The Bush administration has censored photographs of the wounded, body bags, and flag-draped coffins. Imagine its fears over large numbers of Americans viewing Jon Alpert and Matthew O’Neill’s new documentary, Baghdad ER.
Premiering Sunday on HBO, with an encore scheduled for Memorial Day, Baghdad ER examines the 86th Combat Support Hospital which the filmmakers chronicled for two months. One nurse, Specialist Saidet Lanier, describes life at the field hospital this way: “This is hard-core, raw, uncut trauma. Day after day, every day.”
Initially, military officials were enthusiastic about the heroic portrayal of this medical staff which has – along with other trauma teams – somehow managed the highest survival rate for wounded soldiers during any war at a stunning 90 percent.
But the Pentagon’s enthusiasm has soured. Many suspect it is for the simple reason that the truth will further erode the already radically diminished support for this war. Because despite the fact that Baghdad ER is widely hailed as a non-partisan tribute to both soldiers and medical personnel, as HBO president Sheila Evans told the New York Times, “Anything showing the grim realities of war is, in a sense, antiwar.”
The Pentagon hasn’t questioned the accuracy or authenticity of the film. Pentagon spokesman Paul Boyce told the Washington Post, “We believe [it] is a very thorough representation of the professionalism of the military medical community, and reflects the ethos of our soldiers.” And yet, after initially saying 300 military officials would attend the premier in Washington, DC, only about 40 showed up and none were high-raking officers.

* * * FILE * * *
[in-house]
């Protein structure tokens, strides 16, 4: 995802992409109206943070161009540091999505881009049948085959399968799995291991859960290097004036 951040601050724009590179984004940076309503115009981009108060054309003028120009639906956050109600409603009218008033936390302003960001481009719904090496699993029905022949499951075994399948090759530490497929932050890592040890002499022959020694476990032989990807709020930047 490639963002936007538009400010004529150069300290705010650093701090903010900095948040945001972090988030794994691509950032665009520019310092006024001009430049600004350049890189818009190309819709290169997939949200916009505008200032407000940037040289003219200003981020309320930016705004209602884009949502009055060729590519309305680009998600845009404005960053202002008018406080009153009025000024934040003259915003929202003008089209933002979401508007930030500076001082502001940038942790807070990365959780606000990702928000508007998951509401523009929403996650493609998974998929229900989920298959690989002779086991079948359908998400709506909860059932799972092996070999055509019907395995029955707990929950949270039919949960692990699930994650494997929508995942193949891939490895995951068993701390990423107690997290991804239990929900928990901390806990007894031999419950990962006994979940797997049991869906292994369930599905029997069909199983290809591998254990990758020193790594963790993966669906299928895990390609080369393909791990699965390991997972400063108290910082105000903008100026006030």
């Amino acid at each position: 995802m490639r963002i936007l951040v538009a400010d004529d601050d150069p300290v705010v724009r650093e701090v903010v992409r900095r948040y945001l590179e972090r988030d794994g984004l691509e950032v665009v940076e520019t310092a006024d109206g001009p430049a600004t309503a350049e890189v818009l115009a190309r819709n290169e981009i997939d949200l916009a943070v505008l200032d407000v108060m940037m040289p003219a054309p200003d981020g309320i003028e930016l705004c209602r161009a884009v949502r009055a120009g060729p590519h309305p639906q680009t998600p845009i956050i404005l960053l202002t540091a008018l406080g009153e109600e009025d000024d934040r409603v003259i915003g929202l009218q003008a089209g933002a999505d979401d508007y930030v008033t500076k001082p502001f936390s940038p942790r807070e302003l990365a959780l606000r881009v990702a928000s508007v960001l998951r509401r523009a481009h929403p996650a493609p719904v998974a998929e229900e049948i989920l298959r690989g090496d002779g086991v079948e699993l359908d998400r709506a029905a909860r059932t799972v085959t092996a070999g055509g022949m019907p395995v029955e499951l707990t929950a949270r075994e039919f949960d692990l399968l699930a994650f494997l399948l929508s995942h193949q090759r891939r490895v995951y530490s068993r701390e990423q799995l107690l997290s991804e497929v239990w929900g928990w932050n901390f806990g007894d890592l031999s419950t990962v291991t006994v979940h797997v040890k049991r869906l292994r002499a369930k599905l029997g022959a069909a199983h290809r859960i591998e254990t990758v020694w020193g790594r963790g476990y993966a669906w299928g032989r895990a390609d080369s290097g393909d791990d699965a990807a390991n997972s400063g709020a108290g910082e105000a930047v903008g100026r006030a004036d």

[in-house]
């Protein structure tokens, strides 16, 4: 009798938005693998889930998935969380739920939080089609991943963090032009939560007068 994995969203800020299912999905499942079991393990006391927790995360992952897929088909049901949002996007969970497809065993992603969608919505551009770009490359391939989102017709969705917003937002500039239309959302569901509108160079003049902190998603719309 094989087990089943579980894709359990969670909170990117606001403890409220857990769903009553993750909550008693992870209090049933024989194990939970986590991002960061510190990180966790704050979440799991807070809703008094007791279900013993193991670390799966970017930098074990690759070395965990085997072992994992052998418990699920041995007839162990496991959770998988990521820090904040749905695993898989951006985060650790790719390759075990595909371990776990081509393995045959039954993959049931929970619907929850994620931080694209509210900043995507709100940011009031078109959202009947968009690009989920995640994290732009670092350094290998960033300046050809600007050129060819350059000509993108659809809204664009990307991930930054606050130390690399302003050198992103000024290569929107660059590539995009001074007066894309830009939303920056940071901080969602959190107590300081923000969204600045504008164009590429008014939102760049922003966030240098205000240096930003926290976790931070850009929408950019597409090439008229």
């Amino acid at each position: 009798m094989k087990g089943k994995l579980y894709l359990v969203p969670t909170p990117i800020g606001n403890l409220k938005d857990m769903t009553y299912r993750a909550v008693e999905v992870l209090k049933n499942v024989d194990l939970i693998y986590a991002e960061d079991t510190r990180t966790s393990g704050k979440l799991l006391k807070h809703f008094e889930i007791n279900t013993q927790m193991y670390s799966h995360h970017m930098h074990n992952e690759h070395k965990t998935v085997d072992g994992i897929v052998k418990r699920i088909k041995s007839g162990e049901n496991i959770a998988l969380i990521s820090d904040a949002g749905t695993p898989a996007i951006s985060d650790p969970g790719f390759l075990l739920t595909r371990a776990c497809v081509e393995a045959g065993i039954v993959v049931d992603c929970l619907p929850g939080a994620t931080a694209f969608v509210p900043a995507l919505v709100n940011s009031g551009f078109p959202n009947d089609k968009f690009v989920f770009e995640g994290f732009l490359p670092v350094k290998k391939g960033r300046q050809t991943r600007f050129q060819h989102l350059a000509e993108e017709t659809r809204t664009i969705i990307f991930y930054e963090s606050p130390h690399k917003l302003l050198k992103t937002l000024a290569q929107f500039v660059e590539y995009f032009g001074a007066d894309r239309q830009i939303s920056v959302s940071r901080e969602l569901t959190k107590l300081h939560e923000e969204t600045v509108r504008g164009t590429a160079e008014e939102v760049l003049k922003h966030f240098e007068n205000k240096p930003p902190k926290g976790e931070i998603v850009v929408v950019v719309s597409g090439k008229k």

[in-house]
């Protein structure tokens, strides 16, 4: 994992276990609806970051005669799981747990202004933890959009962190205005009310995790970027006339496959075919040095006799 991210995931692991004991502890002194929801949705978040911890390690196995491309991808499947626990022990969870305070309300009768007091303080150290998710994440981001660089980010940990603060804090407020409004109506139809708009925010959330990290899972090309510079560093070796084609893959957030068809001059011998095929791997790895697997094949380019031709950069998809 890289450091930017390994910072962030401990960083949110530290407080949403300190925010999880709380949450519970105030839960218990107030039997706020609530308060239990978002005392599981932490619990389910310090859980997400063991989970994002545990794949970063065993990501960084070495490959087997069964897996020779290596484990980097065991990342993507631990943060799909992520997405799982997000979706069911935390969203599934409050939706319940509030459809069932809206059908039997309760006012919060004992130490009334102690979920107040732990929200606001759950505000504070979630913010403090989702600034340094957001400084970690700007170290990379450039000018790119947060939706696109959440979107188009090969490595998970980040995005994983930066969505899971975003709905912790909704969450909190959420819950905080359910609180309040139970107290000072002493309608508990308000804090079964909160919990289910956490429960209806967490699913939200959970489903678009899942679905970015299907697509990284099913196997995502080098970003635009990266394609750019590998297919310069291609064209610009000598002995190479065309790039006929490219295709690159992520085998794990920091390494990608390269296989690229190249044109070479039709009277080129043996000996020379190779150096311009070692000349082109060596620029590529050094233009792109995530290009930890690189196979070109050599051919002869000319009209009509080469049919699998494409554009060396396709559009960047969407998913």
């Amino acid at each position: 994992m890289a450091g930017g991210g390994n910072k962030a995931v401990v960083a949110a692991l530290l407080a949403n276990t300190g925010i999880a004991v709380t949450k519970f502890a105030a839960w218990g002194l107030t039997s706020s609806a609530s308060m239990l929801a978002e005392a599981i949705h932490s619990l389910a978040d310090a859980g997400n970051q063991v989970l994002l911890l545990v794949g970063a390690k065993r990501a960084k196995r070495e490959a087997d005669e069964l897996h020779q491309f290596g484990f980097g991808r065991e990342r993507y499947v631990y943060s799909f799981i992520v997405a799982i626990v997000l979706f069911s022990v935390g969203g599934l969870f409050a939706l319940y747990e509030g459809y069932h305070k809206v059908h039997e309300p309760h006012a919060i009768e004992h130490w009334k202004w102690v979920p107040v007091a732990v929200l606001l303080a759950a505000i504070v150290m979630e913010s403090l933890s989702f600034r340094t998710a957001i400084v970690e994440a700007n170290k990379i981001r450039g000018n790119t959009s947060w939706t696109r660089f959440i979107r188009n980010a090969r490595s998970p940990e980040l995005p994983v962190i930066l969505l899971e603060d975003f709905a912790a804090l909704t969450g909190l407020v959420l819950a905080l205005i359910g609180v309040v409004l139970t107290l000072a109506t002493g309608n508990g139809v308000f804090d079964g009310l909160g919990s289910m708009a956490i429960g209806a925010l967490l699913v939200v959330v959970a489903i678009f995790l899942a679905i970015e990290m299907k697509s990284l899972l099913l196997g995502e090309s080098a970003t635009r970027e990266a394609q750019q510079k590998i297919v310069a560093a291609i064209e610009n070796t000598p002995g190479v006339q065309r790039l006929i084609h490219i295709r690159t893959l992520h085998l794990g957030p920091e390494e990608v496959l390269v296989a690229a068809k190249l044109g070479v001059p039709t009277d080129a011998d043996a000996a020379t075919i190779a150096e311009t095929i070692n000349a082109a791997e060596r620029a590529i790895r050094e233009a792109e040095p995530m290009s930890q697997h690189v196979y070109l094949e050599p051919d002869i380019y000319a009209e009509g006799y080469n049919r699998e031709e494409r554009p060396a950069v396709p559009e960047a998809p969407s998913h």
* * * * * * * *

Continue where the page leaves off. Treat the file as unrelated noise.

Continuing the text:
One mother of a soldier whose death is captured on film said of this project, “I am positive about this film. It needs to be shown. I want the world to know this is a reality. War is graphic, war is raw, war hurts.”
And that is exactly the problem the current administration has with it. And too much of the media has been too compliant night after night. Where are the raw and real images of the wounded, the maimed, the dead that would appear on our TV screens if we were receiving the real news about the war?
Stephen Colbert recently got at the the truth about what our government really wants us to know: “Knowledge about the current war is bad for you. Watch all the World War II docs you want, but knowing the human toll of the Iraq War causes stress….Protect your health: only watch things that make you feel good about America.”
There was a time when people turned to the classic TV show M*A*S*H* to–as John Leonard writes in his New York magazine review of the documentary–“go behind the rhetorical curtain.” Baghdad ER takes a step towards accomplishing that for this generation. After all, as Leonard notes, “The more we see what war really looks like–the terror in the eyes that contradicts the bravado in the chatter–the harder the questions we ask about it.”
And indeed it is hard and deeply disturbing to see the amputated and discarded limbs, the blood and body parts, the soldiers dying. But it should be. Because the reality is this: over 17,000 American soldiers wounded and over 2,300 killed. Over 400 amputees. And some estimate over 100,000 Iraqi civilian deaths.
In 2004, Nation Institute fellow Chris Hedges wrote for the New York Review of Books of the “empty jingoism of those who use the abstract words of glory, honor and patriotism to mask the cries of the wounded, the senseless killing, war profiteering, and chest-pounding grief….The truth about war comes out, but usually too late.”
It’s already too late – but the sooner the truth comes out the better.
It’s time to face the horrors of war. If we are to evolve to a point where war is truly a last resort, then this is the kind of work that will help us get there. Watch Baghdad ER.